Providing Equal Access for Virtual Mediations and Arbitrations: Understanding the “Digital Divide”

The “Digital Divide” identifies the gap between those who have easy and ready access to computers and the internet and those who do not. This divide has become more readily apparent during the pandemic, as individuals were pushed into their residences to “work from home” and students were similarly required to find a way to connect with their schools to “learn from home”.

The divide became even more apparent within the justice system. Court appearances that switched to remote forced litigants (and even more detrimentally, criminal defendants) to find or create methods by which they could use their devices (and stay within their data plans) to ensure that they didn’t miss a court date and risk dismissals of their cases, judgments against them or even the danger of bench warrants for the failure to appear.

Just as we struggle to recognize that there is food insecurity in a society that markets abundance, it is hard to accept that in the United States, there are still many who do not have computers, wi-fi access or sufficient data plans for their mobile smartphones. But it is these same individuals who are expected to simply “connect” and participate in the recently altered justice system that is attempting to carry on during a pandemic. There is a true concern over fairness in a process that is now based solely on the connectivity of the parties involved. Not only can there be a perceived bias against those who appear on a phone screen versus a computer screen but litigants who do connect remain fearful that they will be penalized or punished if their systems disconnect or their data plans run out in the middle of a court session, even while they sometimes are required to stay on ”hold” for hours.

Similarly, while there has been a strong effort to move matters out of the court into alternative dispute resolution, the same obstacles exist for those seeking a remedy through private arbitrations or independent mediations. Both systems are designed for digital access. Additionally, the lack of digital access can impact one of the fundamental elements of the ADR process, that of confidentiality.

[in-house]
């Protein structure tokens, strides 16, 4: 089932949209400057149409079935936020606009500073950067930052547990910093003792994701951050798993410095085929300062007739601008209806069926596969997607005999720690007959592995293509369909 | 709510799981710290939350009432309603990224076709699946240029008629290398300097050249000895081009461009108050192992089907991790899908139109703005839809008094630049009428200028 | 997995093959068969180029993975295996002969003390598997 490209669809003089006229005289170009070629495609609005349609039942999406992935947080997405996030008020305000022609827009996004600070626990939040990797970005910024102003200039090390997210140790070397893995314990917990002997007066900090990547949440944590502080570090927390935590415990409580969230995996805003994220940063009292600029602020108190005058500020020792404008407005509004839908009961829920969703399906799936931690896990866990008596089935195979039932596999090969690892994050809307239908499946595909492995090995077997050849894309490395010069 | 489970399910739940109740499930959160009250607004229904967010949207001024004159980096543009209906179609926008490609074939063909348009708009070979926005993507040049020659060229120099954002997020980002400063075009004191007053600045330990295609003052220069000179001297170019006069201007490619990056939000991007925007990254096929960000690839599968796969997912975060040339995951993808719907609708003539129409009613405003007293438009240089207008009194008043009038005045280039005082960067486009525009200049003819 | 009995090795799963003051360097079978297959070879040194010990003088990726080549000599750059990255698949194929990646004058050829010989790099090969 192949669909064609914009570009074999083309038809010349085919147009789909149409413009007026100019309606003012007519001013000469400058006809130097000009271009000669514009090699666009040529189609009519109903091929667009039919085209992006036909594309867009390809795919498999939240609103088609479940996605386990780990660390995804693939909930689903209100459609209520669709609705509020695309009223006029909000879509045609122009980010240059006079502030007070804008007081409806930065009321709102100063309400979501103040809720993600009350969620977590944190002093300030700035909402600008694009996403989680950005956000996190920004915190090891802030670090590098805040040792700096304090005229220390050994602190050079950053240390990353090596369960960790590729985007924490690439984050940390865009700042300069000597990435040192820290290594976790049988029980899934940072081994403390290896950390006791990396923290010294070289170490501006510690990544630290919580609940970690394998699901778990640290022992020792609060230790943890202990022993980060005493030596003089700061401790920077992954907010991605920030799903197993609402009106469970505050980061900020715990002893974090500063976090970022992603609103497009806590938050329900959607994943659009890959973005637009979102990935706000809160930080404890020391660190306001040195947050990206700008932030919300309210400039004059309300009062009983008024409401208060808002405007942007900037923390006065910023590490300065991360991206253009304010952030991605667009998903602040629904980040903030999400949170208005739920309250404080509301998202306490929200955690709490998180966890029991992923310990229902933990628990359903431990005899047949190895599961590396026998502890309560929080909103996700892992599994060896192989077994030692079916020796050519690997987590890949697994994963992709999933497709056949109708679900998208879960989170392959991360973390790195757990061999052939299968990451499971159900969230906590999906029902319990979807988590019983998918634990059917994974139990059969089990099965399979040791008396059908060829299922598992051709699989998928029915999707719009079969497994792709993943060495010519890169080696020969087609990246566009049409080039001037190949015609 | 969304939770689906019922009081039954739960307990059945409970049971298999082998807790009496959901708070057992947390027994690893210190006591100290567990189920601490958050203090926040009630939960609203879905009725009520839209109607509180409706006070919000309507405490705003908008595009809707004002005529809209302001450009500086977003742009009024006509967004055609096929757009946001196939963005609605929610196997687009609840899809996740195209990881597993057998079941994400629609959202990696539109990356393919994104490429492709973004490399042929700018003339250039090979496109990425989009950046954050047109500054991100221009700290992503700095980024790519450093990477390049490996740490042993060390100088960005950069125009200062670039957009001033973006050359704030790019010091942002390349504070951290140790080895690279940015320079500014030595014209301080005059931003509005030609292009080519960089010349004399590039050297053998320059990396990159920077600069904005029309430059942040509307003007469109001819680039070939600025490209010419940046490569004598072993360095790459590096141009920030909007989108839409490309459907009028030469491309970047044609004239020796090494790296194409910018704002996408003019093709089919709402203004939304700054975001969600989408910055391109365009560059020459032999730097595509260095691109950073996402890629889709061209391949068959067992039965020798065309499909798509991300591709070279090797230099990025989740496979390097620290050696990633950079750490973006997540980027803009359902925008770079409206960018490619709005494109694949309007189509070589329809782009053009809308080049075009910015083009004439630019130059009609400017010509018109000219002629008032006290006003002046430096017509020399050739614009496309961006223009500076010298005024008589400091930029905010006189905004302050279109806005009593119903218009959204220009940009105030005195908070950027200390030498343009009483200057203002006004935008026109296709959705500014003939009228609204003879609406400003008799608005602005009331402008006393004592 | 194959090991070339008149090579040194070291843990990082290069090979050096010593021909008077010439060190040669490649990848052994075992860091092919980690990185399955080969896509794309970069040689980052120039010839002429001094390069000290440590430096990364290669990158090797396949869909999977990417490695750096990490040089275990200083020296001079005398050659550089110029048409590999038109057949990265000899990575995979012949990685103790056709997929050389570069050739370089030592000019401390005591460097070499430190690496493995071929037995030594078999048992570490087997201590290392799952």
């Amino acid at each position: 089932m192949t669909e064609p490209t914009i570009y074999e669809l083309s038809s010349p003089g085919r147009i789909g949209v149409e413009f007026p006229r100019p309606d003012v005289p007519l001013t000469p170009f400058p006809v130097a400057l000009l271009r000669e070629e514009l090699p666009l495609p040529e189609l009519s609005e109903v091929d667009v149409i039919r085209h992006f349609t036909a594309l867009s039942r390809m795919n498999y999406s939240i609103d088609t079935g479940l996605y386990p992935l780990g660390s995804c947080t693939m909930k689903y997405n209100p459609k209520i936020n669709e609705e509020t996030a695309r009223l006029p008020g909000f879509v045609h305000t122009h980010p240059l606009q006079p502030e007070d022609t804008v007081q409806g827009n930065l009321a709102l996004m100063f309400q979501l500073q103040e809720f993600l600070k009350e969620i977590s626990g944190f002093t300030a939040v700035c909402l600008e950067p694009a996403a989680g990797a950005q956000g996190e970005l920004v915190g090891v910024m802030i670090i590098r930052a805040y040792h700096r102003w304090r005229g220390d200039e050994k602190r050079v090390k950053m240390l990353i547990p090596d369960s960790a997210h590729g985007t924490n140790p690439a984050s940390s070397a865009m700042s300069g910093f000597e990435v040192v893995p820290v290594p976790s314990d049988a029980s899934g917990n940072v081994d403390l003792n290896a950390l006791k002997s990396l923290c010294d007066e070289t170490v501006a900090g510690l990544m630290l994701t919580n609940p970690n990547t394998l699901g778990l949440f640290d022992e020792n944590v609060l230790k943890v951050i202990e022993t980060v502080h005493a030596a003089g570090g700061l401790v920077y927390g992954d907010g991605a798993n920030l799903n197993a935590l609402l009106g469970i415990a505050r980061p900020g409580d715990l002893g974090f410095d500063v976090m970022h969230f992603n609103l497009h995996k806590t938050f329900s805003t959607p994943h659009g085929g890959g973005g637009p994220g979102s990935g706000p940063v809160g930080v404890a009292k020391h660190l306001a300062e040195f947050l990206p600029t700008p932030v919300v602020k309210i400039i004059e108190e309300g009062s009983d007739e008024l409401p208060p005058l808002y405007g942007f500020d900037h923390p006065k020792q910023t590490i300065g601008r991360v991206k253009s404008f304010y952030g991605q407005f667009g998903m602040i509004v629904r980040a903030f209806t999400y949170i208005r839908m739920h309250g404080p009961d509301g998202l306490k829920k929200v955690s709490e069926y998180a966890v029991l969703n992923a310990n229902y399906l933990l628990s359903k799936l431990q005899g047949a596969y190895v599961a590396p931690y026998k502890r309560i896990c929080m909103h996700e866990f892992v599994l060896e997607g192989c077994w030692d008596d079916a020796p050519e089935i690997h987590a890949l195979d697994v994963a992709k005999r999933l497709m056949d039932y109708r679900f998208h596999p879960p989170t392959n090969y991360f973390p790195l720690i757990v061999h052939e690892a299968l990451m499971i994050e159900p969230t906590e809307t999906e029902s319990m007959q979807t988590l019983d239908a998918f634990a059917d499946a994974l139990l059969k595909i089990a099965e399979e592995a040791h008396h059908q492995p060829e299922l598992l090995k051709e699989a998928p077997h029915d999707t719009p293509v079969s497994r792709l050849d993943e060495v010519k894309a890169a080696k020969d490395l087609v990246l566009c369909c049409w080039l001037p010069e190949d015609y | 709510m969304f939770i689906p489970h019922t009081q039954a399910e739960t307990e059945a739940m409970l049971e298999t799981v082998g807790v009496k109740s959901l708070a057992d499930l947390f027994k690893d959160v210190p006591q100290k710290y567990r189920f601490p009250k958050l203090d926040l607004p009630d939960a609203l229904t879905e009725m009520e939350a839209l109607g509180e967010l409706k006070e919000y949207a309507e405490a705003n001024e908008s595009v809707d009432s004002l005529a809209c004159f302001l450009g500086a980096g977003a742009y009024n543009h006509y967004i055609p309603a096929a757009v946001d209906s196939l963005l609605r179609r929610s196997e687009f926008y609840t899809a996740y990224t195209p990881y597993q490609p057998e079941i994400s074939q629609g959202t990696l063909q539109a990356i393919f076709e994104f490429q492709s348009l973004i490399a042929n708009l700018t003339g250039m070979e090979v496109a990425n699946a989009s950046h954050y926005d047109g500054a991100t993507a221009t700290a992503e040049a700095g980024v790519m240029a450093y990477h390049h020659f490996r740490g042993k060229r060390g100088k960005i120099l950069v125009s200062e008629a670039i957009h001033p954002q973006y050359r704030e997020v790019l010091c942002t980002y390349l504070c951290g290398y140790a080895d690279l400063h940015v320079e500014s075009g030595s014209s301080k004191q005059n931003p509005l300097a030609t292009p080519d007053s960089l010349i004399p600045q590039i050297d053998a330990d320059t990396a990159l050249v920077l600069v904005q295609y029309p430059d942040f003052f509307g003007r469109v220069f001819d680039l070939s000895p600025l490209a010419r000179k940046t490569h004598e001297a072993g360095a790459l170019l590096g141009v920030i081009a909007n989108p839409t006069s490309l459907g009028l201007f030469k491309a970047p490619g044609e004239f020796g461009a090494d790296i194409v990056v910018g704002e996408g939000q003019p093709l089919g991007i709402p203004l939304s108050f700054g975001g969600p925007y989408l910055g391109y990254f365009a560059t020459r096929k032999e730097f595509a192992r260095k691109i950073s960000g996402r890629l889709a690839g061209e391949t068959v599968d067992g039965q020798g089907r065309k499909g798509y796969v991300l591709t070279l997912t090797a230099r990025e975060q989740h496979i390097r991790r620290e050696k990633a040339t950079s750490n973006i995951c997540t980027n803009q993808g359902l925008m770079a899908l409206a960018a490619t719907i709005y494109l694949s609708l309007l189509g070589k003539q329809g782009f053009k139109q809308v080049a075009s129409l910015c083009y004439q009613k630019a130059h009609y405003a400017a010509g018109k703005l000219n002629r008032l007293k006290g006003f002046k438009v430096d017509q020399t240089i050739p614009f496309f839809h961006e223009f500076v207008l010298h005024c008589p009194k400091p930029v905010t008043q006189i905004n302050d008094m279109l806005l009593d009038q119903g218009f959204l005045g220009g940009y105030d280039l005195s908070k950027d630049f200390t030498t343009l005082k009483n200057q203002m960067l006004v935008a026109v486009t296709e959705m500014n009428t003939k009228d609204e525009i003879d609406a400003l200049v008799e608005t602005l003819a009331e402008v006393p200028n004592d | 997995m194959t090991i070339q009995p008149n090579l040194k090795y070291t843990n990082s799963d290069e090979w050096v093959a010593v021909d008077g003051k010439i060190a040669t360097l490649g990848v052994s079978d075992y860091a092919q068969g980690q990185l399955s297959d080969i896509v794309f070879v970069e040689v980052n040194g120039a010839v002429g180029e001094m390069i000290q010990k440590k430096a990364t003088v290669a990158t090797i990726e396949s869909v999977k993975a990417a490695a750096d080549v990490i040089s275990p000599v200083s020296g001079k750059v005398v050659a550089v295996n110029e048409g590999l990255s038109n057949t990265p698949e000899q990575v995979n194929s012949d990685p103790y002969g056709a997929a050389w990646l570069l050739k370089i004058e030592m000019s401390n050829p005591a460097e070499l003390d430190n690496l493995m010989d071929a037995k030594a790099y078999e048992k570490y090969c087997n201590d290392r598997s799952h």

Where digital access is limited, witnesses who testify may be forced to attend proceedings using shared spaces instead of private conference rooms. Further, negotiations that might otherwise be held in private may be pushed into public areas where parties may be restricted in what they can say. Finally, with limited access to phone or computer service, , some parties may only be able to be connected sporadically rather than during an entire hearing, which can directly complicate the process.

While there may not be an easy answer to this digital access issue, recognizing the problem is a significant first step. If arbitrators and mediators are aware of the issues before the hearings and sessions begin, it will be possible to remove some of the implied bias that may come from one party being able to easily connect compared to another party who cannot. Approaching the role of third party judge or neutral with more sensitivity to the digital access issue may create a more impartial and equitable playing field for those involved in the ADR process. Hopefully, such an open recognition of the issue can remove any stigma associated with such limited access and improve the environment needed to successfully resolve the pending dispute.